I’m not sure where to start with the performances; it is such a superb ensemble, benefiting I think for limited musical theatre experience and bad habits! Perhaps I should start with Karl Queensborough, an understudy playing Joe, who really was excellent. Ciaran Hinds has great presence as Nick and towers over diminutive Shirley Henderson as his wife, who is unpredictable and edgy and has the most sensational voice which I’m not sure has ever been heard on stage before. Sam Reid is great too as Gene, delivering I Want You so well a woman in the front stalls said out loud a perhaps unintended ‘wonderful’. Sheila Atim, also in fine voice, is ever so good as Marianne and Stanley Townsend, Bronagh Gallagher and Jack Shalloo give a fine trio of performances as the Burkes. Probably the most experienced musical theatre performer, the great Debbie Kurup, delivers Dylan’s songs beautifully.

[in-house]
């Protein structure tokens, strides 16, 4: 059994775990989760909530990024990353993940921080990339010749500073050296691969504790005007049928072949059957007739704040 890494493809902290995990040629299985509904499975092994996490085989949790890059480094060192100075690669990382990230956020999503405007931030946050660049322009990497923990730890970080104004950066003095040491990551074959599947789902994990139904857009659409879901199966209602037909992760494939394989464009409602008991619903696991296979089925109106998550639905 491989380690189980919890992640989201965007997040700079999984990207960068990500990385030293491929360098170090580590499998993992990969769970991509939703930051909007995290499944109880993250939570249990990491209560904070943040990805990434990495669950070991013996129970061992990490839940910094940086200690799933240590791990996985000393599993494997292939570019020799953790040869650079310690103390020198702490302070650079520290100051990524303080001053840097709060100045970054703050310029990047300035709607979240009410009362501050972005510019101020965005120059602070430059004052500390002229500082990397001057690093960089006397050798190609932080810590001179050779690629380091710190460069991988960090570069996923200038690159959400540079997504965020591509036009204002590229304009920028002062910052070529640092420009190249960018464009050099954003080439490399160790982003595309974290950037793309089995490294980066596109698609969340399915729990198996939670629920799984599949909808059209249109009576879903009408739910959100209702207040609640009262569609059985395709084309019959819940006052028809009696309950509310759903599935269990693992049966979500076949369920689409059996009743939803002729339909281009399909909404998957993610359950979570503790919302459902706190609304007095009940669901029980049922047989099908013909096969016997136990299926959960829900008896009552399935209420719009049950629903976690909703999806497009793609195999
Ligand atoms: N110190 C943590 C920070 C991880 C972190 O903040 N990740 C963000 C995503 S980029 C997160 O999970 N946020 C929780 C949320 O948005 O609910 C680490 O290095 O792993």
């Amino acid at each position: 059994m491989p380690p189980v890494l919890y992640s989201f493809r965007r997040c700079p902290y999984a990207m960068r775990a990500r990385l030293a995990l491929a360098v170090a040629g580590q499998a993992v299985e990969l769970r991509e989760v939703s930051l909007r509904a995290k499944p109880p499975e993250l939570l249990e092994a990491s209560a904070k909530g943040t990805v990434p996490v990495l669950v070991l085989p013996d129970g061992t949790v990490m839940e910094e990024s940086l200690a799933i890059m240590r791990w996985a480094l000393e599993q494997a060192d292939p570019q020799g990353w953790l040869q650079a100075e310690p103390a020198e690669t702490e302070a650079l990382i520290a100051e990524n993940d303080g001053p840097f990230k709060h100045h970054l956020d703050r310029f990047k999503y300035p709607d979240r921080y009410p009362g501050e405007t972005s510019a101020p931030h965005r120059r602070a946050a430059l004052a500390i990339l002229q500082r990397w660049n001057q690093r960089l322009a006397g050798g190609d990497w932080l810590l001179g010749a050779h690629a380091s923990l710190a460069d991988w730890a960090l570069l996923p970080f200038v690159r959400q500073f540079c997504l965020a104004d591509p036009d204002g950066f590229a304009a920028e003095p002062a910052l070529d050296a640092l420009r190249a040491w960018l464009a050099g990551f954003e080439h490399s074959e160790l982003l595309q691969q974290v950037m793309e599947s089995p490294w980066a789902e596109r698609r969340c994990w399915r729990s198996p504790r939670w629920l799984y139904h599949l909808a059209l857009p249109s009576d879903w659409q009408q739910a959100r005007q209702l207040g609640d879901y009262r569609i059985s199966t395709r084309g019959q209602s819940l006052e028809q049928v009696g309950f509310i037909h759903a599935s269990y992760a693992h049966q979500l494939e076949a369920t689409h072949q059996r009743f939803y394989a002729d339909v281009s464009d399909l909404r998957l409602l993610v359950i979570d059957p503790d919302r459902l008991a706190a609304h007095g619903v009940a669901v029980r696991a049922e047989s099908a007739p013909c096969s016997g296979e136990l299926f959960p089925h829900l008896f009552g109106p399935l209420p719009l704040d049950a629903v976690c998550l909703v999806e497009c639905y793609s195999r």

Some may call it a musical, some the now derogatory term juke-box musical, for me its a play with music and its it’s own thing, something unique, and I loved it.

 

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I’m not sure I’ve seen anything by German playwright Franz Xaver Kroetz before. This one, translated by acclaimed Irish writer Conor McPherson, hails from 1975, though it’s a pretty timeless tale, and a rather good play.